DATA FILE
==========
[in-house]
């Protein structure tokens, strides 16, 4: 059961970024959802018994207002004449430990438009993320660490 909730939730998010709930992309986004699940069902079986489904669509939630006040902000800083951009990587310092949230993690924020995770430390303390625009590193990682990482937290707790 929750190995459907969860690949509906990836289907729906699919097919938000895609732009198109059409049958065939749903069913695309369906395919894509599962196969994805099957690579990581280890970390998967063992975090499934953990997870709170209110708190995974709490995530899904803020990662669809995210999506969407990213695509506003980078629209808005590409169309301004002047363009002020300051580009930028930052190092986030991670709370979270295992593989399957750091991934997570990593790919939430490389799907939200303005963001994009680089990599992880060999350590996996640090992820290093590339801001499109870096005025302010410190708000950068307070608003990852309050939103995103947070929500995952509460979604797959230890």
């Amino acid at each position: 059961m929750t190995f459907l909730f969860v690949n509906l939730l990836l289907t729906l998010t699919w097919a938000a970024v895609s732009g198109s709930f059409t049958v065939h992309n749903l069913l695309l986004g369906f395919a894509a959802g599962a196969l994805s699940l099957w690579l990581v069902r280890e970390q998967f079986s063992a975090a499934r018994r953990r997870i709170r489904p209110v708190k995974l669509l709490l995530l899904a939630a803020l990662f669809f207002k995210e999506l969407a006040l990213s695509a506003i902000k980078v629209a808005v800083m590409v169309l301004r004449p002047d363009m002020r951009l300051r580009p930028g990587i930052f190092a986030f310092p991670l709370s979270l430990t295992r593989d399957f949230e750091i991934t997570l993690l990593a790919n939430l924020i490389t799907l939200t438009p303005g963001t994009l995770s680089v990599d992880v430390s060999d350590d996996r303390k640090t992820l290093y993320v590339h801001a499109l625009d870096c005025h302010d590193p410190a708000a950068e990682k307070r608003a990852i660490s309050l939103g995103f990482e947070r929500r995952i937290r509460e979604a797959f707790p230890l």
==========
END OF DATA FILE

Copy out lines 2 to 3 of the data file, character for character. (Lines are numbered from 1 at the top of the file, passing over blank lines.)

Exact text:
């Protein structure tokens, strides 16, 4: 059961970024959802018994207002004449430990438009993320660490 909730939730998010709930992309986004699940069902079986489904669509939630006040902000800083951009990587310092949230993690924020995770430390303390625009590193990682990482937290707790 929750190995459907969860690949509906990836289907729906699919097919938000895609732009198109059409049958065939749903069913695309369906395919894509599962196969994805099957690579990581280890970390998967063992975090499934953990997870709170209110708190995974709490995530899904803020990662669809995210999506969407990213695509506003980078629209808005590409169309301004002047363009002020300051580009930028930052190092986030991670709370979270295992593989399957750091991934997570990593790919939430490389799907939200303005963001994009680089990599992880060999350590996996640090992820290093590339801001499109870096005025302010410190708000950068307070608003990852309050939103995103947070929500995952509460979604797959230890």
């Amino acid at each position: 059961m929750t190995f459907l909730f969860v690949n509906l939730l990836l289907t729906l998010t699919w097919a938000a970024v895609s732009g198109s709930f059409t049958v065939h992309n749903l069913l695309l986004g369906f395919a894509a959802g599962a196969l994805s699940l099957w690579l990581v069902r280890e970390q998967f079986s063992a975090a499934r018994r953990r997870i709170r489904p209110v708190k995974l669509l709490l995530l899904a939630a803020l990662f669809f207002k995210e999506l969407a006040l990213s695509a506003i902000k980078v629209a808005v800083m590409v169309l301004r004449p002047d363009m002020r951009l300051r580009p930028g990587i930052f190092a986030f310092p991670l709370s979270l430990t295992r593989d399957f949230e750091i991934t997570l993690l990593a790919n939430l924020i490389t799907l939200t438009p303005g963001t994009l995770s680089v990599d992880v430390s060999d350590d996996r303390k640090t992820l290093y993320v590339h801001a499109l625009d870096c005025h302010d590193p410190a708000a950068e990682k307070r608003a990852i660490s309050l939103g995103f990482e947070r929500r995952i937290r509460e979604a797959f707790p230890l």